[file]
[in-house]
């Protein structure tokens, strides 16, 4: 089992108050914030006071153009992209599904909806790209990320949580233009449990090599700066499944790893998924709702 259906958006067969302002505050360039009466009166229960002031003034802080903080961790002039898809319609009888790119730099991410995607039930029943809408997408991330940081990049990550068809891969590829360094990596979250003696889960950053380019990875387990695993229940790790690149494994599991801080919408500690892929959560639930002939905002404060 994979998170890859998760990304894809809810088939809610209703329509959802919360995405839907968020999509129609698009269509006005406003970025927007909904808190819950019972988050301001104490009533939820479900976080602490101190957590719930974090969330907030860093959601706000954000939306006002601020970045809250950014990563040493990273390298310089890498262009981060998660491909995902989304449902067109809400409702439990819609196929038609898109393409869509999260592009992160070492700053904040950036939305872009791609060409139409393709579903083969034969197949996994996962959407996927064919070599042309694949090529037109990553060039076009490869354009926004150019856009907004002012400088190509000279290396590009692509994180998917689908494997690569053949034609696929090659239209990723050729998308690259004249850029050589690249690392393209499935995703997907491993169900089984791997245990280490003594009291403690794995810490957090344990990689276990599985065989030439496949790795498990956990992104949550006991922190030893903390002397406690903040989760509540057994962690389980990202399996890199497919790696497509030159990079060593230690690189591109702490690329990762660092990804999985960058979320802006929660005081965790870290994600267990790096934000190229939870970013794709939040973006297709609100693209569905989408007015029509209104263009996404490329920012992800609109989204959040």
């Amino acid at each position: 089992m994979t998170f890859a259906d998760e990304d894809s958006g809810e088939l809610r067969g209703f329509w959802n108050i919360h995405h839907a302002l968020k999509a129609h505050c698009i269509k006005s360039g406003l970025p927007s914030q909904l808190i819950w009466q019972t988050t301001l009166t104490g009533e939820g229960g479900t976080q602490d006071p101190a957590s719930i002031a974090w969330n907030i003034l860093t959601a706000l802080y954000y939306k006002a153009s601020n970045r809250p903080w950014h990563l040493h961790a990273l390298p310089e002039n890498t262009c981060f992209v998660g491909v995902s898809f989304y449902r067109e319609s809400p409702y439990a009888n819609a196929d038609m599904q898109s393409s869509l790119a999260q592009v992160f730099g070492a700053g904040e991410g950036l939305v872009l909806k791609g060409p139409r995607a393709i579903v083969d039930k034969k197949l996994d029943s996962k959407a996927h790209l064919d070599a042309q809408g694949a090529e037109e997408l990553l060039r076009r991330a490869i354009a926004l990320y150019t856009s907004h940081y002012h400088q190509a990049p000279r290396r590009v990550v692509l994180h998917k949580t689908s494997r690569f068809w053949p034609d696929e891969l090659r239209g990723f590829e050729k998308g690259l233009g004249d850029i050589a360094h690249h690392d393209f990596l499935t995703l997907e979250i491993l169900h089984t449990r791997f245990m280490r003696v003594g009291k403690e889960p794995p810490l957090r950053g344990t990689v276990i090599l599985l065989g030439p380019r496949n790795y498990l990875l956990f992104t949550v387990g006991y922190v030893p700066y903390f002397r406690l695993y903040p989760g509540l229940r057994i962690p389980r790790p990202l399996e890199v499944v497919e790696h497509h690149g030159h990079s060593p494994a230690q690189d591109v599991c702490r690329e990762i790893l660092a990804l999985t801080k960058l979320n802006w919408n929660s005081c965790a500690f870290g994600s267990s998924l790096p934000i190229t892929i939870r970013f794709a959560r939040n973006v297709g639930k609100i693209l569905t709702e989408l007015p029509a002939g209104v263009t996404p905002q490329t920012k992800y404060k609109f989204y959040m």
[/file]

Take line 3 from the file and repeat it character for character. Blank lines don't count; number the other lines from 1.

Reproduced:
């Amino acid at each position: 089992m994979t998170f890859a259906d998760e990304d894809s958006g809810e088939l809610r067969g209703f329509w959802n108050i919360h995405h839907a302002l968020k999509a129609h505050c698009i269509k006005s360039g406003l970025p927007s914030q909904l808190i819950w009466q019972t988050t301001l009166t104490g009533e939820g229960g479900t976080q602490d006071p101190a957590s719930i002031a974090w969330n907030i003034l860093t959601a706000l802080y954000y939306k006002a153009s601020n970045r809250p903080w950014h990563l040493h961790a990273l390298p310089e002039n890498t262009c981060f992209v998660g491909v995902s898809f989304y449902r067109e319609s809400p409702y439990a009888n819609a196929d038609m599904q898109s393409s869509l790119a999260q592009v992160f730099g070492a700053g904040e991410g950036l939305v872009l909806k791609g060409p139409r995607a393709i579903v083969d039930k034969k197949l996994d029943s996962k959407a996927h790209l064919d070599a042309q809408g694949a090529e037109e997408l990553l060039r076009r991330a490869i354009a926004l990320y150019t856009s907004h940081y002012h400088q190509a990049p000279r290396r590009v990550v692509l994180h998917k949580t689908s494997r690569f068809w053949p034609d696929e891969l090659r239209g990723f590829e050729k998308g690259l233009g004249d850029i050589a360094h690249h690392d393209f990596l499935t995703l997907e979250i491993l169900h089984t449990r791997f245990m280490r003696v003594g009291k403690e889960p794995p810490l957090r950053g344990t990689v276990i090599l599985l065989g030439p380019r496949n790795y498990l990875l956990f992104t949550v387990g006991y922190v030893p700066y903390f002397r406690l695993y903040p989760g509540l229940r057994i962690p389980r790790p990202l399996e890199v499944v497919e790696h497509h690149g030159h990079s060593p494994a230690q690189d591109v599991c702490r690329e990762i790893l660092a990804l999985t801080k960058l979320n802006w919408n929660s005081c965790a500690f870290g994600s267990s998924l790096p934000i190229t892929i939870r970013f794709a959560r939040n973006v297709g639930k609100i693209l569905t709702e989408l007015p029509a002939g209104v263009t996404p905002q490329t920012k992800y404060k609109f989204y959040m």